FAO Abiola Family

by Anthony A. Kila

As we mark yet another June 12, there are some simple but important considerations that we, the people of Nigeria within and beyond the borders of the country need to continue to seriously make. Ordinarily, considerations and discussions about a Nigerian June 12 should be general and amongst citizens and scholars on civics and sovereignty of nations. This year’s consideration cannot however be just general; against one’s wishes, recent events in the country have forced us to call the attention of the family of the late M.K.O. Abiola, President-elect of the June 12 1993 elections, to some important issues relating to the citizens of Nigeria and the memory of their late patriarch.

Such events include the recent move by the President of Nigeria to rechristen the University of Lagos (Unilag) and name it after the President-elect of the June 12 1993 elections, the easily predictable and thus avoidable negative reactions of many Nigerians with students, and staff of that university at the forefront, lastly the approving and appreciative reaction of members of the Abiola Family to the decision to rename. One must hasten to add here that the family M.K.O Abiola left behind is a big one and that the ones that reacted are quite few so we should not conclude that we have heard the voice of the whole family.

Just in case those approving and appreciative family members missed it, let us invite them to take a closer look at those saying no to Dr. Jonathan’s decision to change the name of Unilag. They will discover that many of those against the name change of today were day before yesterday at the forefront of the battle for the recognition of the electoral victory of their head of family and yesterday they were leading the request for an appropriate national honour for his name. Rather then being dismissive of these citizens or being irritated by their actions, members of the Abiola family should be asking questions about why and who?
Why are these citizens against the name change today? They are against it for reasons of form and that of substance.

Most people believe that this unilateral act without any form of due and open consultation with those immediately affected shows disregard and smacks of dictatorship unworthy of the honour it professes to bestow. Many people consider the choice of Unilag as a mode of reducing the battle of June 12 to sectional and regional quest: they think a place or a monument in Abuja the FCT would be more befitting for national struggle. Yes and no apologies for it, some students and staff, past and present, think the name of the university should be left intact. They want the name to remain for centuries to come. Some of us even think that Nigerian public officers should not be allowed to rename anything anymore. I am of the opinion that we should have a law that says: if you want to name something whilst in office, then build something, don’t rename what others built.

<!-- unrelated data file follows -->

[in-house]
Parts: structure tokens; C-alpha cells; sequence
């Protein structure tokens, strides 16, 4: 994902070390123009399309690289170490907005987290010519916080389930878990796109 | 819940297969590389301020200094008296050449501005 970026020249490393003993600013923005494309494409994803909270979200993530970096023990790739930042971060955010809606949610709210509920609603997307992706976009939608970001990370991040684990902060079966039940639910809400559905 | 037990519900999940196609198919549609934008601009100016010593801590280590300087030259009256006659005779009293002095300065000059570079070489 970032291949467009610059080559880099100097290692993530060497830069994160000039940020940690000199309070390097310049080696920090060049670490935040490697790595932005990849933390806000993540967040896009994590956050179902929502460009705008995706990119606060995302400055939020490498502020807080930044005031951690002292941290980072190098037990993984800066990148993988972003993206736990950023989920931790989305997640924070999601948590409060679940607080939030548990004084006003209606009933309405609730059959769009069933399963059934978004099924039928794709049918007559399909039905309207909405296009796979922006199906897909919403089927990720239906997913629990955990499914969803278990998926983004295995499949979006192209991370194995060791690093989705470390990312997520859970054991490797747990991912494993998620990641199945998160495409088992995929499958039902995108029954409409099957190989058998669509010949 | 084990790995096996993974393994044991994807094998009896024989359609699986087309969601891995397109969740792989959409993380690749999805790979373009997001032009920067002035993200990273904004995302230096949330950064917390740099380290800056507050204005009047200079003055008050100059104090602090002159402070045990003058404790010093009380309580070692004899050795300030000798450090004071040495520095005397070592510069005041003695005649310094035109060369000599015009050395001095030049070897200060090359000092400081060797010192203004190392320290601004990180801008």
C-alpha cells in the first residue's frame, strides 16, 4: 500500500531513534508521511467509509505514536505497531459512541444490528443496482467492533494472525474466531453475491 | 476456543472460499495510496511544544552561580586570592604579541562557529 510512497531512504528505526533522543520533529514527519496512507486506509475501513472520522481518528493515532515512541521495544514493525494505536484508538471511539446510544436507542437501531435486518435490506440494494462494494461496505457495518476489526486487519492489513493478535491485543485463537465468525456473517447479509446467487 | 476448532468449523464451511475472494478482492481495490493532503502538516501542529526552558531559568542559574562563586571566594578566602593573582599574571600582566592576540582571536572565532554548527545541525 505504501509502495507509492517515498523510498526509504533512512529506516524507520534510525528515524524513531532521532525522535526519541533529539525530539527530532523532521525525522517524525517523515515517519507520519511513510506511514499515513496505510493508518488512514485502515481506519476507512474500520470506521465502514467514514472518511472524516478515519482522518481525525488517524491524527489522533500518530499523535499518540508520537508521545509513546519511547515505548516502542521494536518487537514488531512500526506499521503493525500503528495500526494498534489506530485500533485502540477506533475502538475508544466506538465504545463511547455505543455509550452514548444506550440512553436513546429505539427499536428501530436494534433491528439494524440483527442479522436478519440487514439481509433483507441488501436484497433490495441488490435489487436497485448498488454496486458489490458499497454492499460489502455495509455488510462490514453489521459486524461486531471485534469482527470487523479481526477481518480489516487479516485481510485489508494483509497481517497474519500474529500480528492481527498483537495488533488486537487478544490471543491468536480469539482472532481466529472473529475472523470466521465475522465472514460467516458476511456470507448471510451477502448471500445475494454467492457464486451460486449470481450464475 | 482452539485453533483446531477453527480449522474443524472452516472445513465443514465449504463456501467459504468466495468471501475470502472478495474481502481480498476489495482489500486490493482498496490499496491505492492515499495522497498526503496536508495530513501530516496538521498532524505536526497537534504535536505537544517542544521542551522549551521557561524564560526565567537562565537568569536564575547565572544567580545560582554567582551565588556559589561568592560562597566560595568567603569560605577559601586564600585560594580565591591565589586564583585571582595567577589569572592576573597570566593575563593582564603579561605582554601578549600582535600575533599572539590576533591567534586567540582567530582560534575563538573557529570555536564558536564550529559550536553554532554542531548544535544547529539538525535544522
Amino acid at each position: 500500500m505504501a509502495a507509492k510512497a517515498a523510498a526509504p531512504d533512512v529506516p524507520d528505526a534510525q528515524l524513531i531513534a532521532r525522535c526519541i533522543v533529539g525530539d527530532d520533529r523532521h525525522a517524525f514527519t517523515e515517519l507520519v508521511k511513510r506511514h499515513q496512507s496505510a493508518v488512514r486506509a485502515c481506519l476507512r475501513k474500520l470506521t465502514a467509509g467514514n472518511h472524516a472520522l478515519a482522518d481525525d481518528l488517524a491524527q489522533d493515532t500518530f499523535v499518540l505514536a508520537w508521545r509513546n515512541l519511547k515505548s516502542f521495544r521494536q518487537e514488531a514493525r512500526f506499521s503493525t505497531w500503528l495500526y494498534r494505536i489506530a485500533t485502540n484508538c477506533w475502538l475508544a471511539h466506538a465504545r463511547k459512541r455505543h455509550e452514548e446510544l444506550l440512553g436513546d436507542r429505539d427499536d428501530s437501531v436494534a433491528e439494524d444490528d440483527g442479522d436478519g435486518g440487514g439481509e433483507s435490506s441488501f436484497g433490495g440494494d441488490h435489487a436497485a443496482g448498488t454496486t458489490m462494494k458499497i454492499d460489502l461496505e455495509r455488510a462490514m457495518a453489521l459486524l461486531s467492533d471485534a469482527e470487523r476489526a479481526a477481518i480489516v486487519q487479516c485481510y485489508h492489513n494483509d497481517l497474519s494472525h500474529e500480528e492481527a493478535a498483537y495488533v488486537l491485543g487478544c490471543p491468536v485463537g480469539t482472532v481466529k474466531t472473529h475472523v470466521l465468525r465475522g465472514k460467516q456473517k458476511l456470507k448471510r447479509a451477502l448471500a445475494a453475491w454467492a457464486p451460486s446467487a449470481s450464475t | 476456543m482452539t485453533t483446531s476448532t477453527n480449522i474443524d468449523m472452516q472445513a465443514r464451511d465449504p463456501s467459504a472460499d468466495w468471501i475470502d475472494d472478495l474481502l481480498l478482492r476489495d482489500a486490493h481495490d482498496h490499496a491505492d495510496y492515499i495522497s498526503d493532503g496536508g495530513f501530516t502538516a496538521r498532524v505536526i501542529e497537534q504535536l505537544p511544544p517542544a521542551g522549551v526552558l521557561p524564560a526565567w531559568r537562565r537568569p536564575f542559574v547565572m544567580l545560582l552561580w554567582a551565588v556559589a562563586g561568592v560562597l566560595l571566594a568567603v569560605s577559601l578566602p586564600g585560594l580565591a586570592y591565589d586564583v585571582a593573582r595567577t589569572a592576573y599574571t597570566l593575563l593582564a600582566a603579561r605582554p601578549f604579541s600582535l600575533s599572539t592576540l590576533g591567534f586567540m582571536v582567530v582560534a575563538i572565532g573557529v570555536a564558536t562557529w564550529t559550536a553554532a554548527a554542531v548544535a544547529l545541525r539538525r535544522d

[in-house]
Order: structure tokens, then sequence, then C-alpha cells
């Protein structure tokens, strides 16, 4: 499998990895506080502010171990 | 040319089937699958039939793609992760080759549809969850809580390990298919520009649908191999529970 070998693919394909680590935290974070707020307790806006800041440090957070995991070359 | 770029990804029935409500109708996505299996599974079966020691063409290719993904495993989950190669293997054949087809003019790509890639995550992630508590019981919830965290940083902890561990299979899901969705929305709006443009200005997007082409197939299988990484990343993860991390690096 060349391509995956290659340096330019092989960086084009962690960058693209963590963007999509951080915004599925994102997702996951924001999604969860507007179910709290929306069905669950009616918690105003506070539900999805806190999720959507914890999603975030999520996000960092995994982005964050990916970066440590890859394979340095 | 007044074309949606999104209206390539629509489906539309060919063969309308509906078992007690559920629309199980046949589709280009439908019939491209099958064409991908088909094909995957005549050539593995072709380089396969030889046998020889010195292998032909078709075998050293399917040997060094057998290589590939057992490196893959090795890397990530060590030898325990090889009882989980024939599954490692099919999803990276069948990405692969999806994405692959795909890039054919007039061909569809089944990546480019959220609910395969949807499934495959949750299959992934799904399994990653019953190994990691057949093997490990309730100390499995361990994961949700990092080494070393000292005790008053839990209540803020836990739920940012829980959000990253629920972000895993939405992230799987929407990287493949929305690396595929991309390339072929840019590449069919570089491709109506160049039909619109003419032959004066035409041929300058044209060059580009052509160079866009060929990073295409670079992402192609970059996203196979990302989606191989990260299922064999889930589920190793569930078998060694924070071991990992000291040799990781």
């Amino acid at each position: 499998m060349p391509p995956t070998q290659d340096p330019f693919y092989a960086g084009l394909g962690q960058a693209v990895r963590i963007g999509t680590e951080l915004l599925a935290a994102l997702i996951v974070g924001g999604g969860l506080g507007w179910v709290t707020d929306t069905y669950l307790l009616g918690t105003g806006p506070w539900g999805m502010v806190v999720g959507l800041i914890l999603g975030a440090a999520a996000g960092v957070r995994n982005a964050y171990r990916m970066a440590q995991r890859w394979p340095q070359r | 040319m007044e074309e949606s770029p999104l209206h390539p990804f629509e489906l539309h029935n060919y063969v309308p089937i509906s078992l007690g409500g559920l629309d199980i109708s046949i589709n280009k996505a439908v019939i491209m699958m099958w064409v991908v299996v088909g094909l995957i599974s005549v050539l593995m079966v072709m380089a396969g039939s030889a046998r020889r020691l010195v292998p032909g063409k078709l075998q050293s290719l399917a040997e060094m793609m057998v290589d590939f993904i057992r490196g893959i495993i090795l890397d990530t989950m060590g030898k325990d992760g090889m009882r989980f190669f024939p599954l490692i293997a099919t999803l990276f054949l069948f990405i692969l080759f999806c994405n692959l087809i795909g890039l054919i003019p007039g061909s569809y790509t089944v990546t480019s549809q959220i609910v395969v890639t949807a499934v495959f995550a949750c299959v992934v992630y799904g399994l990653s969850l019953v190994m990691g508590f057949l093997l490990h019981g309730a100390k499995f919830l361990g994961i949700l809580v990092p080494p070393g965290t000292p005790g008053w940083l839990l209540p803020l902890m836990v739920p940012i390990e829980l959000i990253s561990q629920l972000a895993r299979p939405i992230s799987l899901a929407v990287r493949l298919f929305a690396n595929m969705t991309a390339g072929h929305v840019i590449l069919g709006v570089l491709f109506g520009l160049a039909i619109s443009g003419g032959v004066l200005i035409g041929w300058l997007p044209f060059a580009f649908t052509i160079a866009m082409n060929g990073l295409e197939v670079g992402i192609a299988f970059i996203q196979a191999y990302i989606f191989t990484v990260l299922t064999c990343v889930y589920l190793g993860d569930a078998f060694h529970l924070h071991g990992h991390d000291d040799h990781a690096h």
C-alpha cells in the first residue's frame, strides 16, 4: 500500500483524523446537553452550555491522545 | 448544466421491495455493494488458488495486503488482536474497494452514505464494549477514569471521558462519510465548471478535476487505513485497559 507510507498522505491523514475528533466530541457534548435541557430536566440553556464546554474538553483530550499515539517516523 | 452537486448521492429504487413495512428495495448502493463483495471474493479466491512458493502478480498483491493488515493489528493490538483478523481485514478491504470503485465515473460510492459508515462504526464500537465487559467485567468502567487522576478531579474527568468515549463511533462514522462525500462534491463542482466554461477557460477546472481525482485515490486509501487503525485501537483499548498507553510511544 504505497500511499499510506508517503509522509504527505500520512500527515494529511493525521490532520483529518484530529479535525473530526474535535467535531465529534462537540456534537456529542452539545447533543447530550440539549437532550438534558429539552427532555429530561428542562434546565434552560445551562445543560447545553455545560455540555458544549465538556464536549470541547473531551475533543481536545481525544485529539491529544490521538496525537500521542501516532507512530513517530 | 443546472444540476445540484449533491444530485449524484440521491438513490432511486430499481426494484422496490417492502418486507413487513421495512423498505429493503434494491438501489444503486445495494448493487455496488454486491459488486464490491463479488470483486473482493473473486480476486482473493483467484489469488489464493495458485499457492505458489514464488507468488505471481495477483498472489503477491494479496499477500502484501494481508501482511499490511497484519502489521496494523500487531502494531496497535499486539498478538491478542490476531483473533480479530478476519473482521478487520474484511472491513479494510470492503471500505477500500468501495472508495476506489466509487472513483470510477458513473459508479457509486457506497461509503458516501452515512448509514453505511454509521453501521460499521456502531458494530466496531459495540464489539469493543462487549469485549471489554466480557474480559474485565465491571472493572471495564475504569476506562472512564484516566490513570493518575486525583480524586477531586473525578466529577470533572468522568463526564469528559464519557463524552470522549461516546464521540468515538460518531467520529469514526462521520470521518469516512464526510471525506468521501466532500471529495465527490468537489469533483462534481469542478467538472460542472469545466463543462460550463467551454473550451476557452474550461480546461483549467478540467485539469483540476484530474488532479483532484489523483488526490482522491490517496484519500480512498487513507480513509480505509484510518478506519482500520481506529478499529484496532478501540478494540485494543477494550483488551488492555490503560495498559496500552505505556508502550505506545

Why were these citizens clamoring for a national honour for M.K.O. Abiola yesterday and fighting for the recognition of his electoral victory day before yesterday? Many were doing so because the election of June 12 was a moment in the history of Nigeria, in which the people, united regardless of their religion and ethnic differences against the intentions of the rulers, they came together with a clear voice to say military dictators must go and that MKO Abiola is the President they want. Most citizens inside and beyond Nigeria joined the battle for June 12 because it was a clear battle between people and their oppressors. Freedom vs. tyranny, justice vs. injustice.

As the Abiola family might have noticed most of those people were not related to MKO Abiola. As a matter of fact, some of those that fought for Abiola’s name did not even vote for him and many did not share his political history and socioeconomic philosophy. MKO Abiola’s greatest attributes were in his philanthropies, success in business and courage to stand up to those that tried to cheat and bully him not his NPN past nor his romance with the military. He was neither Gani Fawhenmi nor Fela Kuti yet because he won a democratic election on behalf of the people we thus all agree he must remembered.

The Abiola family needs to understand that MKO is a symbol not a hero; he did not spend his life fighting from a weak position for the benefit of the masses or for a just cause for which he was not a direct beneficiary, just on principle. Others did that and many ordinary citizens who never met him or benefitted from his wealth fought for the victory he represented.

The next time members of the Abiola family want to write or talk about June 12 let them remember to include a tribute to all those citizens who just for principle exposed themselves and fought a terrible regime they never dined with. Ordinary citizens voted for MKO and then went on strike and took to the streets to protest for his mandate. Protest and the courage to defy a government action gave us this democracy so no member of the Abiola family should sign a letter in which protesters are called hooligans and rascals.

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